The Breweries of America

1. New Belgium Brewery (Free, but reserve a time slot in advance): The beer is amazing, and you get several samples as well as two pint tokens, and it's not that hard to get more, if you really need it. I got pretty tanked before I could even use my friend's unused tokens.

The beet beer was the best.


Even my friend who doesn't drink had to try the beet one.


Crappy picture of me in front on tuns





Tour guide telling us about his favorite beer, Le Terroir.

A beer that hadn't come out yet!

Operations

Me, pretty tipsy by this point




I learned a lot about beer and this incredible company, which treats its employees so well.  At one point in the tour, I was actually tearing up a bit because everyone in the company voted unanimously to give up their annual bonuses to make the company completely sustainable energy-wise.


2. Harpoon (Free) - Boston, MA: I didn't even do their tour, just the tasting, but the guy and gal explaining the beer did an excellent and genuinely enthusiastic job, and with good reason - their beer was delicious! They had a dozen or so beers on tap to try, and we could have as much as we wanted of all of 'em.

3. Allagash (Free, but reserve a time slot) - Portland, ME: My expectations weren't very high for this tour going on for some reason, but they really surprised me! Allagash is a growing company, having started in 1995 and grown to fifty employees by now (2012). My tour guide was intelligent and well-informed - I actually learned some new things from him. The beers were also impressive. You get four 3 oz. (legally, that's the limit, though I got tipsy enough that I think they might've each been pushing 4 oz. Then again, one of them was an 11% - The Curieux, a trippel that is aged in Jim Beam bourbon barrels, which you can taste through and through). Maybe I just have a thing for Belgian style brewing, or maybe the kind of people drawn to the Belgian style tend to be awesome. The names they choose for beers is also adorable: Curieux, Confluence, Fluxus, Odyssey, Vagabond, Interlude, Avancé, Bourbon Barrel Black...



The restroom had a loop of old (50sish) commercials for all kinds of beer. They were so cute and fascinating!







4. Geary's (Free, but call ahead to let them know you're coming - they didn't even ask my name, just needed to know someone'd be there) - Portland, ME, a few minutes' walk from Allagash: This tour was the smallest I've ever been on, and it ended up winning points for it. The tour guide was a little drunk and mumbly but charming and affable. Their beer was bland, but we got it so fresh, right out of the tanks.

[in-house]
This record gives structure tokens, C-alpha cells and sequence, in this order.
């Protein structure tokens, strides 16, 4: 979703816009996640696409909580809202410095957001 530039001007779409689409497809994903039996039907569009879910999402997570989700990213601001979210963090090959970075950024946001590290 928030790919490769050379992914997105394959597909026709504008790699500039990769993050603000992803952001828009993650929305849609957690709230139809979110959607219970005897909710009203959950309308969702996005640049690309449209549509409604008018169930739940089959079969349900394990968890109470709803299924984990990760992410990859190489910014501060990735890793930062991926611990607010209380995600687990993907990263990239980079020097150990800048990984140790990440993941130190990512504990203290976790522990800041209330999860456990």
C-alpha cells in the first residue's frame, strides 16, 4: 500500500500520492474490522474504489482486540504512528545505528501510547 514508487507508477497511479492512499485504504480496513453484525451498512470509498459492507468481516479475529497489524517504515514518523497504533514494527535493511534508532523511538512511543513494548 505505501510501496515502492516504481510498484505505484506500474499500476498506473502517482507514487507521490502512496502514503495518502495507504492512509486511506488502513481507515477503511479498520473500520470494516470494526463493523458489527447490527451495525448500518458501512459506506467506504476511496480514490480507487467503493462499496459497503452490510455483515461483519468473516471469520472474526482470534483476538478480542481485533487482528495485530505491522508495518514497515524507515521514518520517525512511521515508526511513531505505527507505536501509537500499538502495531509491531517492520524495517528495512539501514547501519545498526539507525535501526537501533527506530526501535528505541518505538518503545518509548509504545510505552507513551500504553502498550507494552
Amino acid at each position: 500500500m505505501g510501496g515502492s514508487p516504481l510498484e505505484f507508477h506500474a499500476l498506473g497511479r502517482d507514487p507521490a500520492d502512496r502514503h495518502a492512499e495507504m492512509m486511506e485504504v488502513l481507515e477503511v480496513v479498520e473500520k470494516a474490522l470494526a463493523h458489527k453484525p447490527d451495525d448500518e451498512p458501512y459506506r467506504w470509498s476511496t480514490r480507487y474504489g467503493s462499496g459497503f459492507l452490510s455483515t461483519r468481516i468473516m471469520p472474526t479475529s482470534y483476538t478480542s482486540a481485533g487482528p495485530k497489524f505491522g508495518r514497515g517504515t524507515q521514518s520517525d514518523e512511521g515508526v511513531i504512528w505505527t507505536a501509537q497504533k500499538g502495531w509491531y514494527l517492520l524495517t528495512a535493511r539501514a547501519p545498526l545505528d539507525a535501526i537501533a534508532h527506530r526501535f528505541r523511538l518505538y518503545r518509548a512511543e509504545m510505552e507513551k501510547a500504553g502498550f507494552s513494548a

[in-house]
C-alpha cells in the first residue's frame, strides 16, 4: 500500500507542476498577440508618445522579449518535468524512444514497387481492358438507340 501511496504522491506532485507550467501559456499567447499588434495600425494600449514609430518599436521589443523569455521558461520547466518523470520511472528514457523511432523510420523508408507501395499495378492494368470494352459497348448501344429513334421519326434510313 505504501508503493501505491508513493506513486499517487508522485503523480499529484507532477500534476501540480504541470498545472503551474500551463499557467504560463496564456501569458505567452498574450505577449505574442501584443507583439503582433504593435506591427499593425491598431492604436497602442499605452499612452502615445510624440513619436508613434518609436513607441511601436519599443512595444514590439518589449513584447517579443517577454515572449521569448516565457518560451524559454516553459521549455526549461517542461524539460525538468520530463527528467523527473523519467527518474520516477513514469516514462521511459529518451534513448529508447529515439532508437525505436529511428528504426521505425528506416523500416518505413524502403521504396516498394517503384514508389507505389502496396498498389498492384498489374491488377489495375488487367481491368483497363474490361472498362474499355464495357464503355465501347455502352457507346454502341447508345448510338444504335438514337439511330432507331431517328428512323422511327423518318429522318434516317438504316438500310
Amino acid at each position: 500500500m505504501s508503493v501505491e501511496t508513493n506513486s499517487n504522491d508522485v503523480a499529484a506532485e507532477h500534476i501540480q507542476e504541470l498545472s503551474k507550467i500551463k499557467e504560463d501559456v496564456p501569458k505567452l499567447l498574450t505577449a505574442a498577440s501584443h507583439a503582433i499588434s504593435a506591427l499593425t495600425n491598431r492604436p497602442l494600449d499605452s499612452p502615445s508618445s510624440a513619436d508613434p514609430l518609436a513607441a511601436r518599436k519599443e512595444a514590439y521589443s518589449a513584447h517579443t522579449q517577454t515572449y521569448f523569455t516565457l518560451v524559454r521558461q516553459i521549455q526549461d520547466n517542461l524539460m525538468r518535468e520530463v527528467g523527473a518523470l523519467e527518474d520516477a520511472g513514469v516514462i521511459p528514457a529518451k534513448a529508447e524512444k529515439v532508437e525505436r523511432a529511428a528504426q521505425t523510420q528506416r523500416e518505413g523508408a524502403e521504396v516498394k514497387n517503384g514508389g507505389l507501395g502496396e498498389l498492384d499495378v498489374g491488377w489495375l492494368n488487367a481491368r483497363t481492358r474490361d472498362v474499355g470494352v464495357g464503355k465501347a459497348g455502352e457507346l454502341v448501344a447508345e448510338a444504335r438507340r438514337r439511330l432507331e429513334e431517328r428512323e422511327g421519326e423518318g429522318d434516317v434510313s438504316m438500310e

From England!

Pale Ale

Pale Ale at different stage

Autumn Ale at yet another stage

Empty tun!

Fresh Pale Ale!

Pale Ale - one of two 8 oz samples



5. Sam Adams (Free, but a $2 or so donation is encouraged) - Boston, MA: This one's cuter than anything. They explain the bit about beer-making, but if you've been on any other brewery tours, you won't get anything new here. My favorite thing about this tour was that you get a little Sam Adams label that you can take to Doyle's (an old bar) down the street that day, and if you buy a pint of a Sam Adams beer (about $5.50), you get to keep the
"Perfect Sam Adams Pint Glass" ($8.50 in their gift shop).



6. Magic Hat (free) - Burlington, VT: They have some good beers and a fun attitude. The tour was decent. The guide seemed new, nervously bouncing between his feet the whole time, not to mention his total lack of awareness of even the concept of subject-verb agreement. I've tried a lot of their beers, and many are good, but I must say the #9 really is their best. Not only does it taste great, but most people just do not get the fruit-ed beers right, and this one is. It tastes clearly of delicious apricots, and it's light and refreshing.








7. Shipyard (free, but reserve a spot for a full Tuesday night tour) - Portland, ME: This tour was silly. It started with a cheesy video that lowered my opinion of the brewery.  Then a young lady took us down for a tour, but the brewery had finished operations for the day.  She gave is very little information and asked condescending questions. Then, after a brief, rote description, we sampled four tiny samples of so-so beer. (I have heard a report since that time that the full tour is better and gives about a dozen samples.)

In the gift shop they did have some thing I wanted. How cute is this tap handle?

Also, how many of your girl friends would enjoy this to for a nice present?

Non-ranked:

Switchback Brewery in Burlington, VT: It's very small, and we just did a free tasting instead of a tour, for which you must make a reservation. We tried only two beers. They were fine. The place is still really small.

Rock Art Brewery in Morrisville, VT (near Stowe): We did a tasting and not a full tour. It was $4 each for a tasting of four beers each and a cute Rock Art tasting glass (half or full pint sizes available). The beers were all quite tasty.





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